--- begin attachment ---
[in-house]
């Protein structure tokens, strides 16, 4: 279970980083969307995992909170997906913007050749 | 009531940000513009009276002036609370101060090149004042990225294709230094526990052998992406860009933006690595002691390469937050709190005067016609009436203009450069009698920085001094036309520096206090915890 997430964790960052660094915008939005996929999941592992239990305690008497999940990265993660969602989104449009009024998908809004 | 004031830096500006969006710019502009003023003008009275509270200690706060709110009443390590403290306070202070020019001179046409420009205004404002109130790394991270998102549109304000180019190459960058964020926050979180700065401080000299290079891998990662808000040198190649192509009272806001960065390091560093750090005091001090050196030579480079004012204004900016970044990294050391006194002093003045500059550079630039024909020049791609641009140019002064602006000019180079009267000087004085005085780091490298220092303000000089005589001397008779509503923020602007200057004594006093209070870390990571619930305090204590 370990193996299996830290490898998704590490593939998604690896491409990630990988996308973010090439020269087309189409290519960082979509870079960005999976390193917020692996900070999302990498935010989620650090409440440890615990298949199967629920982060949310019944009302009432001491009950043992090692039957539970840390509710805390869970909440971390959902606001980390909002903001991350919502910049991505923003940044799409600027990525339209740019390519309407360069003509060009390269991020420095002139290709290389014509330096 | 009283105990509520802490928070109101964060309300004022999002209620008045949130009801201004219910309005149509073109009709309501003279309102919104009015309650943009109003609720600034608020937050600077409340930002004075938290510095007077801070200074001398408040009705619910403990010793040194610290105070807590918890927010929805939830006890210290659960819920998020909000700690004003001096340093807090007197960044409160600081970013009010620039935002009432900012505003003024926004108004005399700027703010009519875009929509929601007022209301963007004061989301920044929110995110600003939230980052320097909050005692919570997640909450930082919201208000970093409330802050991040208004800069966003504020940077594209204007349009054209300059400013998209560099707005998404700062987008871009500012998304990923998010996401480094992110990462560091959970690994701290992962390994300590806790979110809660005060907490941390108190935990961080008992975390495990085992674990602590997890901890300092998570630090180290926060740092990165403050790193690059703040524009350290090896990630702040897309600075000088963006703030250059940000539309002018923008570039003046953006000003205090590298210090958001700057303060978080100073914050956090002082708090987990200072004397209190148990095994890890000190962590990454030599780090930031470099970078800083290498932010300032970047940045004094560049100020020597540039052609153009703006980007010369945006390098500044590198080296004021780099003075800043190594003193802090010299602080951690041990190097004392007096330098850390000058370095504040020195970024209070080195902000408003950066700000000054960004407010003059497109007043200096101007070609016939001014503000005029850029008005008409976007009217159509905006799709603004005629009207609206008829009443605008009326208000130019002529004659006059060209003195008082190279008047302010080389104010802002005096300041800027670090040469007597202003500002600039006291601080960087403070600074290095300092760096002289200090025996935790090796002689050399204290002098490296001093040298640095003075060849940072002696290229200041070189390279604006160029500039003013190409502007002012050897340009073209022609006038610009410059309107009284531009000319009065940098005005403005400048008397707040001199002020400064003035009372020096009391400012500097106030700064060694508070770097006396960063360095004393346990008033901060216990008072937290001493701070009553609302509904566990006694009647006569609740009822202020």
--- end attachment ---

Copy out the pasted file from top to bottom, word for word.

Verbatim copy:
[in-house]
């Protein structure tokens, strides 16, 4: 279970980083969307995992909170997906913007050749 | 009531940000513009009276002036609370101060090149004042990225294709230094526990052998992406860009933006690595002691390469937050709190005067016609009436203009450069009698920085001094036309520096206090915890 997430964790960052660094915008939005996929999941592992239990305690008497999940990265993660969602989104449009009024998908809004 | 004031830096500006969006710019502009003023003008009275509270200690706060709110009443390590403290306070202070020019001179046409420009205004404002109130790394991270998102549109304000180019190459960058964020926050979180700065401080000299290079891998990662808000040198190649192509009272806001960065390091560093750090005091001090050196030579480079004012204004900016970044990294050391006194002093003045500059550079630039024909020049791609641009140019002064602006000019180079009267000087004085005085780091490298220092303000000089005589001397008779509503923020602007200057004594006093209070870390990571619930305090204590 370990193996299996830290490898998704590490593939998604690896491409990630990988996308973010090439020269087309189409290519960082979509870079960005999976390193917020692996900070999302990498935010989620650090409440440890615990298949199967629920982060949310019944009302009432001491009950043992090692039957539970840390509710805390869970909440971390959902606001980390909002903001991350919502910049991505923003940044799409600027990525339209740019390519309407360069003509060009390269991020420095002139290709290389014509330096 | 009283105990509520802490928070109101964060309300004022999002209620008045949130009801201004219910309005149509073109009709309501003279309102919104009015309650943009109003609720600034608020937050600077409340930002004075938290510095007077801070200074001398408040009705619910403990010793040194610290105070807590918890927010929805939830006890210290659960819920998020909000700690004003001096340093807090007197960044409160600081970013009010620039935002009432900012505003003024926004108004005399700027703010009519875009929509929601007022209301963007004061989301920044929110995110600003939230980052320097909050005692919570997640909450930082919201208000970093409330802050991040208004800069966003504020940077594209204007349009054209300059400013998209560099707005998404700062987008871009500012998304990923998010996401480094992110990462560091959970690994701290992962390994300590806790979110809660005060907490941390108190935990961080008992975390495990085992674990602590997890901890300092998570630090180290926060740092990165403050790193690059703040524009350290090896990630702040897309600075000088963006703030250059940000539309002018923008570039003046953006000003205090590298210090958001700057303060978080100073914050956090002082708090987990200072004397209190148990095994890890000190962590990454030599780090930031470099970078800083290498932010300032970047940045004094560049100020020597540039052609153009703006980007010369945006390098500044590198080296004021780099003075800043190594003193802090010299602080951690041990190097004392007096330098850390000058370095504040020195970024209070080195902000408003950066700000000054960004407010003059497109007043200096101007070609016939001014503000005029850029008005008409976007009217159509905006799709603004005629009207609206008829009443605008009326208000130019002529004659006059060209003195008082190279008047302010080389104010802002005096300041800027670090040469007597202003500002600039006291601080960087403070600074290095300092760096002289200090025996935790090796002689050399204290002098490296001093040298640095003075060849940072002696290229200041070189390279604006160029500039003013190409502007002012050897340009073209022609006038610009410059309107009284531009000319009065940098005005403005400048008397707040001199002020400064003035009372020096009391400012500097106030700064060694508070770097006396960063360095004393346990008033901060216990008072937290001493701070009553609302509904566990006694009647006569609740009822202020």